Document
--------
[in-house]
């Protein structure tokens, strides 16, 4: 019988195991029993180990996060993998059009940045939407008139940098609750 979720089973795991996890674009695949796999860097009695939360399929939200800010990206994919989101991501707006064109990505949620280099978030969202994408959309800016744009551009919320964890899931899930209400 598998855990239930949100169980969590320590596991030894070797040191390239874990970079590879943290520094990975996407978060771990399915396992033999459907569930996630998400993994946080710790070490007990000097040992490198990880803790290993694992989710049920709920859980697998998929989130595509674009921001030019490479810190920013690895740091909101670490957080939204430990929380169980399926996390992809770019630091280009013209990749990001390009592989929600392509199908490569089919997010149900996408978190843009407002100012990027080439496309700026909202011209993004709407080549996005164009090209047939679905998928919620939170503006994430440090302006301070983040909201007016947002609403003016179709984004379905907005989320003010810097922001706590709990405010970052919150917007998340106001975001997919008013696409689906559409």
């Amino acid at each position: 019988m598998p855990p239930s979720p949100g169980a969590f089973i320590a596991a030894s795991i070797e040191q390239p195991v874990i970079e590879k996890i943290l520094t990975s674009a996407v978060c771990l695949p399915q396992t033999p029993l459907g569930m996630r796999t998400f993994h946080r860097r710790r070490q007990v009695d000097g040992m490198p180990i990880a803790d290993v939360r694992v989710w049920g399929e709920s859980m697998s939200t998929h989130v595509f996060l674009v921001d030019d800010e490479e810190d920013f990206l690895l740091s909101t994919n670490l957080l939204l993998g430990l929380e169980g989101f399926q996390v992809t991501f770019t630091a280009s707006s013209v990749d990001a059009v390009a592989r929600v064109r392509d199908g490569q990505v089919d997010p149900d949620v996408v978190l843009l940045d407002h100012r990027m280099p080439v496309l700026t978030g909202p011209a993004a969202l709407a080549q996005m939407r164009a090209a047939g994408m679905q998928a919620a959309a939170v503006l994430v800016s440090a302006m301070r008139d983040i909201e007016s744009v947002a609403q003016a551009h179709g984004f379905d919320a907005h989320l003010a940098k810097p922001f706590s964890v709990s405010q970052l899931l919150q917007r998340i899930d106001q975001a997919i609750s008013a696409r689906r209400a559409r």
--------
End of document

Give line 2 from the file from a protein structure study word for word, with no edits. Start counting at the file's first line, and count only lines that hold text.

């Protein structure tokens, strides 16, 4: 019988195991029993180990996060993998059009940045939407008139940098609750 979720089973795991996890674009695949796999860097009695939360399929939200800010990206994919989101991501707006064109990505949620280099978030969202994408959309800016744009551009919320964890899931899930209400 598998855990239930949100169980969590320590596991030894070797040191390239874990970079590879943290520094990975996407978060771990399915396992033999459907569930996630998400993994946080710790070490007990000097040992490198990880803790290993694992989710049920709920859980697998998929989130595509674009921001030019490479810190920013690895740091909101670490957080939204430990929380169980399926996390992809770019630091280009013209990749990001390009592989929600392509199908490569089919997010149900996408978190843009407002100012990027080439496309700026909202011209993004709407080549996005164009090209047939679905998928919620939170503006994430440090302006301070983040909201007016947002609403003016179709984004379905907005989320003010810097922001706590709990405010970052919150917007998340106001975001997919008013696409689906559409």